Nuredin also had the opportunity to visit some military camps to perform “Iyasee” and inspire the soldiers. Even when there were no Oromo in the camp, many of the soldiers enjoyed his performance and even danced in the Oromo style. Nuredin said that he sometimes cries from happiness when he sees others, who don’t even know the language, are dancing his tradition. Often, one hears mainly about the ethnic tensions within Ethiopia, so Nuredin’s story is a great reminder that such prejudices are certainly not ubiquitous amongst the population. Many are respectful and understanding of each other’s cultures and traditions.

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Green, mountainous Nekemte

*** Many thanks to Emanuel Ayalew for translating this interview and song text and providing cultural context to the lyrics!

Bibliography

Mollenhauer, Shawn Michael. 2011. “Millions on the Margins: Music, Ethnicity, and Censorship among the Oromo of Ethiopia.” Ph.D. dissertation, University of California Riverside.

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Okwori Ojulu – Obeero and Agwaa-ga composer

For our final post in this particular series on Anywaa music, we’re featuring Okwori Ojulu Oman, who composed several of the obeero and agwaa-ga in the Anywaa Christian songbook and has still hundreds more. Ojho and I paid him a visit at his residence in Abobo, a little town about an hour by bus from Gambella. Lucky for us, Okwori was more than happy to sing some of his songs and talk with us about his path to becoming a composer.

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Okwori Ojulu, Anywaa composer, with his thoom

Okwori started composing around 1963, shortly after his conversion to Christianity. His family, including his father, composed and sang traditional Anywaa songs. Although his family performed secular songs, which Okwori stopped doing after his conversion, he still adopted the traditional obeero and agwaa-ga genres for his compositions, adapting them and using religious lyrics.

 

We already have Okwori’s songs from the blue songbook loaded online, so let’s listen to some of his other original songs.

The first one is titled, “Obeero akway wuuo jwok.”

You’ll notice that “obeero” is not just a song genre but also a lyric in many of these songs from the Anywaa songbook. In this way, it can mean, “Beautiful” or “Respectable.”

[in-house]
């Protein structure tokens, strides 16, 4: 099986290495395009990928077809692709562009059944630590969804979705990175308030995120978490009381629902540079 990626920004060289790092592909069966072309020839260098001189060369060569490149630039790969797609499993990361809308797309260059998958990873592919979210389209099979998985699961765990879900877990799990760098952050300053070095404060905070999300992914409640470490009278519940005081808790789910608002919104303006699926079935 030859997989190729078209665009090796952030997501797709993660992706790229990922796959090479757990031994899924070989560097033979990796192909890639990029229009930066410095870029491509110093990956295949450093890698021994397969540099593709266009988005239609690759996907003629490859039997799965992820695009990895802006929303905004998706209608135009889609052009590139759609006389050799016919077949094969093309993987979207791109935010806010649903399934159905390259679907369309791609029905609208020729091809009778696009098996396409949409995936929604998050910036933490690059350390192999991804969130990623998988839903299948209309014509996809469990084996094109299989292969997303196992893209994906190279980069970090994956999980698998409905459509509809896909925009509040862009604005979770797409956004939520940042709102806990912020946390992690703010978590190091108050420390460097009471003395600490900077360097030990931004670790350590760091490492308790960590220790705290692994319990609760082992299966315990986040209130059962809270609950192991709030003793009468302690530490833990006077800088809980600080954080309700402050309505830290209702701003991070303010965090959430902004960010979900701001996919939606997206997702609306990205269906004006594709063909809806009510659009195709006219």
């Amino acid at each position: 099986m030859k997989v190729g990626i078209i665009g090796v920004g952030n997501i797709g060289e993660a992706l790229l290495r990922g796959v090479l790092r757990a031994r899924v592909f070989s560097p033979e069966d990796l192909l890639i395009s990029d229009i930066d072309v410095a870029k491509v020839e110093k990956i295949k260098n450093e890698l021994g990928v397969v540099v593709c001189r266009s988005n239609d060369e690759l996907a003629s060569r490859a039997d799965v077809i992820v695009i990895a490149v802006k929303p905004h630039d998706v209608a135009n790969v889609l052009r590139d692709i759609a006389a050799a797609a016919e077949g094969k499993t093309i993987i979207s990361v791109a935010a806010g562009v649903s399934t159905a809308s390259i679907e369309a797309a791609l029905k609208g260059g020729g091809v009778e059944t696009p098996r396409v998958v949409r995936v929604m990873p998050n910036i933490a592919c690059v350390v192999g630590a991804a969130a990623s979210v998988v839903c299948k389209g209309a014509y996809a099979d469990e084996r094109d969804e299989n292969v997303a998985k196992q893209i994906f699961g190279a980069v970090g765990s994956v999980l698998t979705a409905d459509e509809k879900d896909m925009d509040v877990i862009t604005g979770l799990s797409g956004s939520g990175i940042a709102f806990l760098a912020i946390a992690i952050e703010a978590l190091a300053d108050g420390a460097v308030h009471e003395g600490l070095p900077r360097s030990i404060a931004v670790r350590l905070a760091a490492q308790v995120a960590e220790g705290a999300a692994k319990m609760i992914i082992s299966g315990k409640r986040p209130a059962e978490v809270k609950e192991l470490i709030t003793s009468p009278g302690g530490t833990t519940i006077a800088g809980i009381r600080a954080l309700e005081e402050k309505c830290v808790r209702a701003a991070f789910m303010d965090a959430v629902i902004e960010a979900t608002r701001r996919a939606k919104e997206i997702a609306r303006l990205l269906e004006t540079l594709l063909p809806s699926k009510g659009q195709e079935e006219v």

Okwori is also an instrumentalist. He plays the thoom, ethnomusicologically known as the lamellophone and popularly known in English as the “thumb piano.” He sang two more original songs accompanying himself on the thoom, “Jeco ojwok raay akaare” and “Awuuo jwok akwaya iini.”

I asked Okwori what he envisions his songs doing for the Anywaa people, and he said that he hopes, “It will help them to grow in their faith.” For Okwori himself, “Whenever I sing my own songs, sometimes I close my eyes, and I [see] a picture of heaven…Even, sometimes, if I get sick, when I sing my own songs, I feel like I am in heaven already.” And for you, dear readers, Okwori offers this advice: “Whenever you listen to these songs, please, I beg you to listen carefully…I’m sure that, those songs, if you listen to them carefully, God will help you through them.”

This wraps up our section on Anywaa music for the moment, since I’m leaving Gambella tomorrow [July 3 2016] to do some research on music in western Oromia. Look forward to some future posts from our ultimate destination, Nekemte! In the meantime, I want to offer one more big thank you to Anywaa research associates Apay Ojulu Aballa and Ojho Ojulu Othow for finding singers, translating, offering their extensive knowledge on Anywaa culture, and for overall being awesome people. I will also point out that Ojho has more or less co-authored these posts, since he proofread through all of them, made corrections, and offered additional insights.

The Team:

We certainly made a great team this year, and we hope our research has provided some insights into the Anywaa’s rich culture and musical creativity.